Sarah Wilson is chief people officer at Rokt. Views are the author's own.
It’s no secret that a vibrant and distinctly positive company culture often leads to the overall success of the company. Happy and engaged employees tend to put their best foot forward and work passionately and collaboratively to make a company successful.
In a recent survey of more than 1,000 U.S. employed adults, Deloitte found that nearly all executives (94%) and almost 9 out of 10 employees (88%) said they believe a distinct workplace culture is important to business success. But what, specifically, does it mean to have a strong company culture? How can executives create an environment where employees feel valued, fulfilled, and happy?
Oftentimes, strong culture is confused with surface level perks — beer in the kitchen or comped company lunches. While these perks are a great way to increase employee happiness in the short term, they do little for long-term employee engagement and team culture.
At Rokt, culture philosophy is deeply rooted in complete transparency. Transparency is one of those often-used buzzwords that people like to use when trying to distinguish their company culture from others. However, its overuse should not subvert its importance. Cultural trends and human behavior prove time and time again that people like people whom they can rely on and trust.
Workplace transparency means operating in a way that creates openness and helps build trust between managers and their teams. An open workplace should encourage clear communication, collaboration and understanding of others without the presence of fear.
It sounds easy, but it truly takes a collective effort to foster and maintain. Everyone in the organization, all managers and all employees at every level, need to be committed and invested in honest communication in every area.
Below are a few examples of how we champion transparency to maintain our people-first culture.
All employees at all levels can see the salaries and skills for every position in the company. A public "career ladders" document details the skills necessary for every role within the company, as well as the salary and stocks/equity associated with each position. Not only does this promote full transparency, but it ensures equality too. Employees in the same role receive identical compensation regardless of their gender, race or negotiation skills.
While salary transparency was somewhat disconcerting at first, today it’s considered a vital part of our corporate culture. Compensation visibility eases employees’ concerns about fair pay and, ultimately, benefits businesses by improving workplace culture. A transparent policy establishes trust between employees and employers while also discouraging turnover.
Transparency also ensures that all employees can feel comfortable being their authentic selves at work. The Rokt equity, diversity, and inclusion steering committee is a group of employees committed to improving company EDI in a tangible, measurable and ongoing manner to ensure that everyone is fully heard and fairly treated. To achieve this mission, several pillars of diversity have been identified to drive focused outcomes, including gender, LGBTQ+ status, race, culture and socio-economic background. These groups not only provide tangible actions for a more diverse workplace, but their presence promotes transparency and offers safe spaces for employees to be their authentic, best selves at work.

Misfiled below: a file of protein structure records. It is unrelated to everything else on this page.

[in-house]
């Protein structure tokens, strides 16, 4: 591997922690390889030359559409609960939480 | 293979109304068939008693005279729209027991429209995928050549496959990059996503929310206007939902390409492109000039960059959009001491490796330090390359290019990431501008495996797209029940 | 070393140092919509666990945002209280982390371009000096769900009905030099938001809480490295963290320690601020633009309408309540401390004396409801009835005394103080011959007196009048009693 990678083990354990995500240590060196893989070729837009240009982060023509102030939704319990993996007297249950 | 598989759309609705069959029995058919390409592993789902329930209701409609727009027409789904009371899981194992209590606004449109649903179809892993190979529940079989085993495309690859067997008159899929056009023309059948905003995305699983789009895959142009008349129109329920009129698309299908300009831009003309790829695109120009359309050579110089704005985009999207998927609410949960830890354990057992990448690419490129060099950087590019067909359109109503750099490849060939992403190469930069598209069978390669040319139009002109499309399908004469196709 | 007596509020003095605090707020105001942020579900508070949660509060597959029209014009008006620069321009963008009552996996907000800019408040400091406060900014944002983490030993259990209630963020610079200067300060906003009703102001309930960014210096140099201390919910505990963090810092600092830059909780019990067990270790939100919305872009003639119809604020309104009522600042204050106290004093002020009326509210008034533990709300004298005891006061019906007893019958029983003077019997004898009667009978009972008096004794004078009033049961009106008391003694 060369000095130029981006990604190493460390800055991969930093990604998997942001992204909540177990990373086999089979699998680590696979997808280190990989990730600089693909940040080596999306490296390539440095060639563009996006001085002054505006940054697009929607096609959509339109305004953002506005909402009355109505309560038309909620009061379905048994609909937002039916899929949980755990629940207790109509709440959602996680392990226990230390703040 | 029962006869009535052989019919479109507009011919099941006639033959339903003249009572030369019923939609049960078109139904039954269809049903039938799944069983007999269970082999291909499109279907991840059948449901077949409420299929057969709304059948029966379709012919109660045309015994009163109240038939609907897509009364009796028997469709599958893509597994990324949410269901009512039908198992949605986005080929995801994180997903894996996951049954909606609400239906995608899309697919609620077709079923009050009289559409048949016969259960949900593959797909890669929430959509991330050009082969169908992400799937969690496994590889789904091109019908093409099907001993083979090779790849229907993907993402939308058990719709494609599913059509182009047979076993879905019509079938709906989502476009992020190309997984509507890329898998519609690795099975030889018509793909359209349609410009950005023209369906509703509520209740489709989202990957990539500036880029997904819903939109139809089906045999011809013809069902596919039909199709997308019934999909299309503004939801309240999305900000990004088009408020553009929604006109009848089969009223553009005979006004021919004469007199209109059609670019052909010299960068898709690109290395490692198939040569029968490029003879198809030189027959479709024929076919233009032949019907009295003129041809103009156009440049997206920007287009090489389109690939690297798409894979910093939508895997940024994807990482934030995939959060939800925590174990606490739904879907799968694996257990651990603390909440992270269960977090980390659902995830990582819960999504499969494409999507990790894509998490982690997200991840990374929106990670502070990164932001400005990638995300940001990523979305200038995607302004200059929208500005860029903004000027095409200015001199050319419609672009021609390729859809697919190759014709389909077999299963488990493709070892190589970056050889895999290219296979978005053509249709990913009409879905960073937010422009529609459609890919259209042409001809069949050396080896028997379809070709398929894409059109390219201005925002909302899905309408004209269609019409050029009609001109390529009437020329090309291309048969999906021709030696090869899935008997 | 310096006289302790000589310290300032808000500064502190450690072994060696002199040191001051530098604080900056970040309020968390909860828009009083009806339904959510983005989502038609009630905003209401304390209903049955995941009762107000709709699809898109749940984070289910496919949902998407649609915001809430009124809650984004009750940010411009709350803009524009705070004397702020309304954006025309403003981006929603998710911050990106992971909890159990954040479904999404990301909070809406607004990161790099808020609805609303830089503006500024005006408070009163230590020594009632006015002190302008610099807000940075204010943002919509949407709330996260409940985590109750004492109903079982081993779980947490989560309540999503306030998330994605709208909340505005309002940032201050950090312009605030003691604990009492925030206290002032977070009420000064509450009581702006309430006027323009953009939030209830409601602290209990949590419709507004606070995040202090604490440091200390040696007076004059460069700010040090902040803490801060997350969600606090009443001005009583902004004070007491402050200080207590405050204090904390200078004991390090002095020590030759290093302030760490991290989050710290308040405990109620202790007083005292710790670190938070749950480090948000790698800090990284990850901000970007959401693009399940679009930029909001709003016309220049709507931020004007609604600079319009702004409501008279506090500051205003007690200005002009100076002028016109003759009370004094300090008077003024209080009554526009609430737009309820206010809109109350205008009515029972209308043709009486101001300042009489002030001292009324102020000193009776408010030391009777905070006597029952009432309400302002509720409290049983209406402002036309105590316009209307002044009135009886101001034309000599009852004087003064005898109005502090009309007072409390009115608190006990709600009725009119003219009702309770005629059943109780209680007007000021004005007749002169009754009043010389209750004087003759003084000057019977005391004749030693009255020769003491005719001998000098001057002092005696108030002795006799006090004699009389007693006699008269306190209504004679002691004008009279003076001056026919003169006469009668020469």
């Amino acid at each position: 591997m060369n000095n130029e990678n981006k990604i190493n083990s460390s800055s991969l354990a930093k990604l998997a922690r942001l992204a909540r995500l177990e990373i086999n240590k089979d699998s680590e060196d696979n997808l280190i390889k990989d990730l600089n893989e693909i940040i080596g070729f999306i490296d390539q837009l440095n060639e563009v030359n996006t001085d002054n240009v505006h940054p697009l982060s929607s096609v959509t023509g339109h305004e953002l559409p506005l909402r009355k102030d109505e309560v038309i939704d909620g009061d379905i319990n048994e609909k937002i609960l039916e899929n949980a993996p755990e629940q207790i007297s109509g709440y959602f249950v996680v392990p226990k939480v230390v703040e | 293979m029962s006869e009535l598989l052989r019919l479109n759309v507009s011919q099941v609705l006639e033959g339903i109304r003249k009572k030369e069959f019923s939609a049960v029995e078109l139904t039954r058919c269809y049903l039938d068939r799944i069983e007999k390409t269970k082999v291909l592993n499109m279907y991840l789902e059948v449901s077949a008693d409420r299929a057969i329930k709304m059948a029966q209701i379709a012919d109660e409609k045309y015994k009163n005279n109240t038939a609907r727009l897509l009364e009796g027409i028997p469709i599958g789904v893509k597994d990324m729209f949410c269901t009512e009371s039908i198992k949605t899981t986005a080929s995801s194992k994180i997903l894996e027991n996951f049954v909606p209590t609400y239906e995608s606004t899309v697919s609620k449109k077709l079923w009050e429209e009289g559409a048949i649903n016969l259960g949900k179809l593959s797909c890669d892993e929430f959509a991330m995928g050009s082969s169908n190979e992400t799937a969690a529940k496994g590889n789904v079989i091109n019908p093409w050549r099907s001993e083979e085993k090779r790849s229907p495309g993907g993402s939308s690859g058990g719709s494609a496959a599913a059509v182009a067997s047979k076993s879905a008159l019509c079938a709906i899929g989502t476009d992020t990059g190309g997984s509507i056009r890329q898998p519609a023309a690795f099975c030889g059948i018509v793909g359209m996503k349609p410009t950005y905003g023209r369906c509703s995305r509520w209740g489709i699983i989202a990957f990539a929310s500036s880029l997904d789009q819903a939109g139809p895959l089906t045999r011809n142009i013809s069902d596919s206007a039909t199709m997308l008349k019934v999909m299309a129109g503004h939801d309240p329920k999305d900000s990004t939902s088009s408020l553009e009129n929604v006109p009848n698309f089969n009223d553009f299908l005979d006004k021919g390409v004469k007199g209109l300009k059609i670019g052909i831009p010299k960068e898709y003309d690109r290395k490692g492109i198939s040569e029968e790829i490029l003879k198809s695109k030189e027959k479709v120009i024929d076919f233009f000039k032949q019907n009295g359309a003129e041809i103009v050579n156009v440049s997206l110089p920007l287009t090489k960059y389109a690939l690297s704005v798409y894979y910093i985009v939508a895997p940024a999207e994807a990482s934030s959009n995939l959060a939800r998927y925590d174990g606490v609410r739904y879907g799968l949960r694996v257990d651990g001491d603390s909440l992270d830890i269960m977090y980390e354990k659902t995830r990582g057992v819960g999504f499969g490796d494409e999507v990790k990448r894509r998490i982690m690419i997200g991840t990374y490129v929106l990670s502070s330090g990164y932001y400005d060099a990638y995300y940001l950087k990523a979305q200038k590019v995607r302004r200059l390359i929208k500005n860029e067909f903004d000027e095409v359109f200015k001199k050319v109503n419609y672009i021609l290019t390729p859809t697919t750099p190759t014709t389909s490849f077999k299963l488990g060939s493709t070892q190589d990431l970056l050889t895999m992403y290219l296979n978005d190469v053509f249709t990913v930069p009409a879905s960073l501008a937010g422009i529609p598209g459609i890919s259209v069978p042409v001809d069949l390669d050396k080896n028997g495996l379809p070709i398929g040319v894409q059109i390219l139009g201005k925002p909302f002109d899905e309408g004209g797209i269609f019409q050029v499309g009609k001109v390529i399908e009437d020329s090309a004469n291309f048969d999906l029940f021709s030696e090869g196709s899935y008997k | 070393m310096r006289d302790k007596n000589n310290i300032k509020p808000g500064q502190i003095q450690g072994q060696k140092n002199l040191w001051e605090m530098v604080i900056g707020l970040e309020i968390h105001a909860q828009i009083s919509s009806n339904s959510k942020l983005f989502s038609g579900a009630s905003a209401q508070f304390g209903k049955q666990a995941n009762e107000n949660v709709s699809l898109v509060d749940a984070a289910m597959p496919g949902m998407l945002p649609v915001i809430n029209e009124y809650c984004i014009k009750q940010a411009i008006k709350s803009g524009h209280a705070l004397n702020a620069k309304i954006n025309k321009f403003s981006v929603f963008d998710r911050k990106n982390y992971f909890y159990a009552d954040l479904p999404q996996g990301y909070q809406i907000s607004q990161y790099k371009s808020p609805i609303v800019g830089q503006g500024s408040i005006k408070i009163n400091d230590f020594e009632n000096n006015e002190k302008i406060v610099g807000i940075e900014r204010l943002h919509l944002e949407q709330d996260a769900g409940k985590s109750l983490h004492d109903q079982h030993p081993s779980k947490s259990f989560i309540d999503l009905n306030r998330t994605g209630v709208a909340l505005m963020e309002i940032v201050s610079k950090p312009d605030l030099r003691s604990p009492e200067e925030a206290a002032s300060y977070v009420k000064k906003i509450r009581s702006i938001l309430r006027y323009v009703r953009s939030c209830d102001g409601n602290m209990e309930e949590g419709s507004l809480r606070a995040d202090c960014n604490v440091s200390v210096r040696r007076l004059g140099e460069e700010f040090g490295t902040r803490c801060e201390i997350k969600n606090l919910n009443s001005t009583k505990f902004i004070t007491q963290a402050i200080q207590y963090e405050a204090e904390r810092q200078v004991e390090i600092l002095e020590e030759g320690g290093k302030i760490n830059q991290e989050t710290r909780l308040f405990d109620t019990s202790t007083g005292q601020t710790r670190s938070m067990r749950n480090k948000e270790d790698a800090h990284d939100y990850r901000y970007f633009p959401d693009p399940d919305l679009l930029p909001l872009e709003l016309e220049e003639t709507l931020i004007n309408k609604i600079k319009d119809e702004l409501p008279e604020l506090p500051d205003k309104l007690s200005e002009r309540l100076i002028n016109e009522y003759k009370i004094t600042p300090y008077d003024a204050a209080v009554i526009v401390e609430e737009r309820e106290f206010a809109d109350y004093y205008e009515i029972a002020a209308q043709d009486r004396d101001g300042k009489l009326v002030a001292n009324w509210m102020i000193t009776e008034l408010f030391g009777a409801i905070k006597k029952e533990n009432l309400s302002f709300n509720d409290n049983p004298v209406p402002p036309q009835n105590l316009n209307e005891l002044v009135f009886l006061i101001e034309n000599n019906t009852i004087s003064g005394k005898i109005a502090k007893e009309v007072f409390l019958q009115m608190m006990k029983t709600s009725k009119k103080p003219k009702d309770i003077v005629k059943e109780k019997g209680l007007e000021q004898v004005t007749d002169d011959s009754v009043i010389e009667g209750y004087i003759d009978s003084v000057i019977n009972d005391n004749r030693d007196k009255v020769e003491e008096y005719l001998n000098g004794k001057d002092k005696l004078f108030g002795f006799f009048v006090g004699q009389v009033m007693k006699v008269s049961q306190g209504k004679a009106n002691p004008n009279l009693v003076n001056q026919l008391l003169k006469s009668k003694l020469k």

We believe that creating an environment where people feel comfortable enough to be open about their failures will ultimately lead to better outcomes and bring the business closer to full transparency. To help cultivate that environment, our employees gather each Friday for a "TGIF" celebration to discuss the week’s highs and lows over company-provided drinks and hors d’oeuvres. While this is a nice perk and promotes a feeling of community, it also fosters an environment of openness. At the weekly gathering, employees are encouraged, and many do, to share not only their successes but their failures too. When everyone is comfortable sharing ideas and failures, it sets a precedent that it’s no big deal, and that all employees can learn from each other’s successes and failures. TGIF is a fun gathering where employees enjoy toasting to a week’s end, but it also plays a vital role in company transparency.
Open doors and office hours
An open-door policy supports complete workplace transparency, communication and productivity by establishing strong communication channels between employees and their managers. Employees can take their concerns, questions or suggestions outside their own chain of command without fear of repercussions. These policies help further develop trust in a workplace, especially between employees and senior leaders.
Executives, including our CEO, host weekly office hours where all employees are welcome and encouraged to drop in. Additionally, there are multiple other channels for employees to ask questions, share ideas, and be heard. Employees are encouraged to submit questions (anonymously if they like) which the CEO answers openly and truthfully. It’s also a forum where ideas can be bounced freely. Many improvements and innovations have been born here, from designated meeting-free days of the week to improve employees’ focus, to implementing product updates that drive better results for our clients.
When implemented properly, workplace transparency creates trust between employers and employees. It helps improve morale, lower job-related stress, increase employee happiness and boost performance. From salaries to strategy, open communication promotes transparency which will ultimately improve employee experience and business performance. At Rokt, we strive to promote transparency in every way we can. As part of this, we recognize that we are never done learning and strive towards continuous improvement, with open communication every step of the way.